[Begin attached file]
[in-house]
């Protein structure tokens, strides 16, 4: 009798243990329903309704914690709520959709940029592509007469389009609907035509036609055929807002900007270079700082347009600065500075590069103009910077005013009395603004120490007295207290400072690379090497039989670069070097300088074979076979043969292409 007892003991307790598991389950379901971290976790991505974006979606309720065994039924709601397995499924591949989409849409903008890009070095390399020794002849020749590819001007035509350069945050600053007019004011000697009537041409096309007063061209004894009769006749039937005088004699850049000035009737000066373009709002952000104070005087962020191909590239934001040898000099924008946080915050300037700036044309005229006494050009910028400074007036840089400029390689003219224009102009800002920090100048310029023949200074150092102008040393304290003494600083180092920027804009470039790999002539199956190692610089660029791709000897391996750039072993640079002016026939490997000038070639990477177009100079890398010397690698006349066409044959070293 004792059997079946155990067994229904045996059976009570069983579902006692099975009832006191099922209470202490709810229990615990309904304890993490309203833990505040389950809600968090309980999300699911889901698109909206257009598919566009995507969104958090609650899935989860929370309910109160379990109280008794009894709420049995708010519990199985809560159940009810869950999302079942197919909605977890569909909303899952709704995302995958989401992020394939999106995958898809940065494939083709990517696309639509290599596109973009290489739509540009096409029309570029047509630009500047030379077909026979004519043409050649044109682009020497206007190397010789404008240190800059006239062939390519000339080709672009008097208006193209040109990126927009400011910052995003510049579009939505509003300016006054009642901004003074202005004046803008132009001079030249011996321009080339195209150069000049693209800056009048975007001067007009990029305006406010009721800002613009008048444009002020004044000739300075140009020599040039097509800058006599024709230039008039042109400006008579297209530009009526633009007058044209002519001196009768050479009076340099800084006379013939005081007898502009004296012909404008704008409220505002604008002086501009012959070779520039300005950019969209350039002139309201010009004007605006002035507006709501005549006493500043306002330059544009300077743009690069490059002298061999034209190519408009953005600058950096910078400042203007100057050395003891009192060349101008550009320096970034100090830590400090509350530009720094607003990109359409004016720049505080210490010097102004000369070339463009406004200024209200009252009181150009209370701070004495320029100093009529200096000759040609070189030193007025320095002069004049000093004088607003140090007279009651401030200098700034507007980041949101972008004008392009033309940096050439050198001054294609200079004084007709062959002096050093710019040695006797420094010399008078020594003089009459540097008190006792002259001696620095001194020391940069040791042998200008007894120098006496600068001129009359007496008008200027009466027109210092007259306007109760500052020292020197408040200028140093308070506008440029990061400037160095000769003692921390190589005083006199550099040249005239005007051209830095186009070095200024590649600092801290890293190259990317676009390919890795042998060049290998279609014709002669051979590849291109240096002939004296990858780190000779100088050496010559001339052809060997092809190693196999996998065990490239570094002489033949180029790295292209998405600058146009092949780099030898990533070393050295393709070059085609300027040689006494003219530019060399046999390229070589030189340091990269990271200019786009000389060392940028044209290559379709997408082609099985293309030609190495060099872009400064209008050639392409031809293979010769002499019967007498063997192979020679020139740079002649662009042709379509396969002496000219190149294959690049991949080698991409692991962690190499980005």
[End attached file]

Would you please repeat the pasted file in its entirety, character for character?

[in-house]
């Protein structure tokens, strides 16, 4: 009798243990329903309704914690709520959709940029592509007469389009609907035509036609055929807002900007270079700082347009600065500075590069103009910077005013009395603004120490007295207290400072690379090497039989670069070097300088074979076979043969292409 007892003991307790598991389950379901971290976790991505974006979606309720065994039924709601397995499924591949989409849409903008890009070095390399020794002849020749590819001007035509350069945050600053007019004011000697009537041409096309007063061209004894009769006749039937005088004699850049000035009737000066373009709002952000104070005087962020191909590239934001040898000099924008946080915050300037700036044309005229006494050009910028400074007036840089400029390689003219224009102009800002920090100048310029023949200074150092102008040393304290003494600083180092920027804009470039790999002539199956190692610089660029791709000897391996750039072993640079002016026939490997000038070639990477177009100079890398010397690698006349066409044959070293 004792059997079946155990067994229904045996059976009570069983579902006692099975009832006191099922209470202490709810229990615990309904304890993490309203833990505040389950809600968090309980999300699911889901698109909206257009598919566009995507969104958090609650899935989860929370309910109160379990109280008794009894709420049995708010519990199985809560159940009810869950999302079942197919909605977890569909909303899952709704995302995958989401992020394939999106995958898809940065494939083709990517696309639509290599596109973009290489739509540009096409029309570029047509630009500047030379077909026979004519043409050649044109682009020497206007190397010789404008240190800059006239062939390519000339080709672009008097208006193209040109990126927009400011910052995003510049579009939505509003300016006054009642901004003074202005004046803008132009001079030249011996321009080339195209150069000049693209800056009048975007001067007009990029305006406010009721800002613009008048444009002020004044000739300075140009020599040039097509800058006599024709230039008039042109400006008579297209530009009526633009007058044209002519001196009768050479009076340099800084006379013939005081007898502009004296012909404008704008409220505002604008002086501009012959070779520039300005950019969209350039002139309201010009004007605006002035507006709501005549006493500043306002330059544009300077743009690069490059002298061999034209190519408009953005600058950096910078400042203007100057050395003891009192060349101008550009320096970034100090830590400090509350530009720094607003990109359409004016720049505080210490010097102004000369070339463009406004200024209200009252009181150009209370701070004495320029100093009529200096000759040609070189030193007025320095002069004049000093004088607003140090007279009651401030200098700034507007980041949101972008004008392009033309940096050439050198001054294609200079004084007709062959002096050093710019040695006797420094010399008078020594003089009459540097008190006792002259001696620095001194020391940069040791042998200008007894120098006496600068001129009359007496008008200027009466027109210092007259306007109760500052020292020197408040200028140093308070506008440029990061400037160095000769003692921390190589005083006199550099040249005239005007051209830095186009070095200024590649600092801290890293190259990317676009390919890795042998060049290998279609014709002669051979590849291109240096002939004296990858780190000779100088050496010559001339052809060997092809190693196999996998065990490239570094002489033949180029790295292209998405600058146009092949780099030898990533070393050295393709070059085609300027040689006494003219530019060399046999390229070589030189340091990269990271200019786009000389060392940028044209290559379709997408082609099985293309030609190495060099872009400064209008050639392409031809293979010769002499019967007498063997192979020679020139740079002649662009042709379509396969002496000219190149294959690049991949080698991409692991962690190499980005």